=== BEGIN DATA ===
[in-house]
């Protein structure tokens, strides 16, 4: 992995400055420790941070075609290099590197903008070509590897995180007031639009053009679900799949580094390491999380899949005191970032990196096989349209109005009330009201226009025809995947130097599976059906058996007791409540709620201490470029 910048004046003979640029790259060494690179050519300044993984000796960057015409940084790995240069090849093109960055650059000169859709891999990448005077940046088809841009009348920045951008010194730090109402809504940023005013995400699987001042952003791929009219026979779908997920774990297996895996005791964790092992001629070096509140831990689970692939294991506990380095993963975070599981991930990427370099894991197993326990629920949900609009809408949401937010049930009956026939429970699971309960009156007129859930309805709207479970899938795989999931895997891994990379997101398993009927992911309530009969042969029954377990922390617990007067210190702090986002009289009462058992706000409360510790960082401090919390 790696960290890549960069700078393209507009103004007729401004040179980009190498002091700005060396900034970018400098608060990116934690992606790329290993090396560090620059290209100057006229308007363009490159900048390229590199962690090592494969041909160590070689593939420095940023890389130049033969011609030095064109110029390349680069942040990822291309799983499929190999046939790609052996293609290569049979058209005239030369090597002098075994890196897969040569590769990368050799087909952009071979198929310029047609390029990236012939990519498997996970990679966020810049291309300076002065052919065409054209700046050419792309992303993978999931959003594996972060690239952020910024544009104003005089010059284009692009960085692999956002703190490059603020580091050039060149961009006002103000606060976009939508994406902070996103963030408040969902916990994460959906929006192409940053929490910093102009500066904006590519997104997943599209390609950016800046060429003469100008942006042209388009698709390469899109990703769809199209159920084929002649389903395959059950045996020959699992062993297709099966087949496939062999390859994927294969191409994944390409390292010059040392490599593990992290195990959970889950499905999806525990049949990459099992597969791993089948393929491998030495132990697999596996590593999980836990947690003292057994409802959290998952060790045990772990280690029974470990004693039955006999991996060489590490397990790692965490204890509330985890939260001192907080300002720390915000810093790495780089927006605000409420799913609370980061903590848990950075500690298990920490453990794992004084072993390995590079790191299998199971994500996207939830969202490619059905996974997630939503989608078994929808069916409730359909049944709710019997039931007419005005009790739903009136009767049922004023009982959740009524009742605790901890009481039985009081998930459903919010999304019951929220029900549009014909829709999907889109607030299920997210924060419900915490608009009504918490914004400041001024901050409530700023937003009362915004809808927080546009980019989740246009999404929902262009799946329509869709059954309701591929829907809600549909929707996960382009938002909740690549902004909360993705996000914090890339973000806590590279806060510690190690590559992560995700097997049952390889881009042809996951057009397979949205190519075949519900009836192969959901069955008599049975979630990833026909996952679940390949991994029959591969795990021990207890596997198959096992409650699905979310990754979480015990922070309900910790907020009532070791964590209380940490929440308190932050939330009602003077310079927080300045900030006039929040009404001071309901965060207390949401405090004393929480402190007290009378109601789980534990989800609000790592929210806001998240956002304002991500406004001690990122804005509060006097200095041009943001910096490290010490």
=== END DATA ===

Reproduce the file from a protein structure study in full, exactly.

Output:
[in-house]
């Protein structure tokens, strides 16, 4: 992995400055420790941070075609290099590197903008070509590897995180007031639009053009679900799949580094390491999380899949005191970032990196096989349209109005009330009201226009025809995947130097599976059906058996007791409540709620201490470029 910048004046003979640029790259060494690179050519300044993984000796960057015409940084790995240069090849093109960055650059000169859709891999990448005077940046088809841009009348920045951008010194730090109402809504940023005013995400699987001042952003791929009219026979779908997920774990297996895996005791964790092992001629070096509140831990689970692939294991506990380095993963975070599981991930990427370099894991197993326990629920949900609009809408949401937010049930009956026939429970699971309960009156007129859930309805709207479970899938795989999931895997891994990379997101398993009927992911309530009969042969029954377990922390617990007067210190702090986002009289009462058992706000409360510790960082401090919390 790696960290890549960069700078393209507009103004007729401004040179980009190498002091700005060396900034970018400098608060990116934690992606790329290993090396560090620059290209100057006229308007363009490159900048390229590199962690090592494969041909160590070689593939420095940023890389130049033969011609030095064109110029390349680069942040990822291309799983499929190999046939790609052996293609290569049979058209005239030369090597002098075994890196897969040569590769990368050799087909952009071979198929310029047609390029990236012939990519498997996970990679966020810049291309300076002065052919065409054209700046050419792309992303993978999931959003594996972060690239952020910024544009104003005089010059284009692009960085692999956002703190490059603020580091050039060149961009006002103000606060976009939508994406902070996103963030408040969902916990994460959906929006192409940053929490910093102009500066904006590519997104997943599209390609950016800046060429003469100008942006042209388009698709390469899109990703769809199209159920084929002649389903395959059950045996020959699992062993297709099966087949496939062999390859994927294969191409994944390409390292010059040392490599593990992290195990959970889950499905999806525990049949990459099992597969791993089948393929491998030495132990697999596996590593999980836990947690003292057994409802959290998952060790045990772990280690029974470990004693039955006999991996060489590490397990790692965490204890509330985890939260001192907080300002720390915000810093790495780089927006605000409420799913609370980061903590848990950075500690298990920490453990794992004084072993390995590079790191299998199971994500996207939830969202490619059905996974997630939503989608078994929808069916409730359909049944709710019997039931007419005005009790739903009136009767049922004023009982959740009524009742605790901890009481039985009081998930459903919010999304019951929220029900549009014909829709999907889109607030299920997210924060419900915490608009009504918490914004400041001024901050409530700023937003009362915004809808927080546009980019989740246009999404929902262009799946329509869709059954309701591929829907809600549909929707996960382009938002909740690549902004909360993705996000914090890339973000806590590279806060510690190690590559992560995700097997049952390889881009042809996951057009397979949205190519075949519900009836192969959901069955008599049975979630990833026909996952679940390949991994029959591969795990021990207890596997198959096992409650699905979310990754979480015990922070309900910790907020009532070791964590209380940490929440308190932050939330009602003077310079927080300045900030006039929040009404001071309901965060207390949401405090004393929480402190007290009378109601789980534990989800609000790592929210806001998240956002304002991500406004001690990122804005509060006097200095041009943001910096490290010490």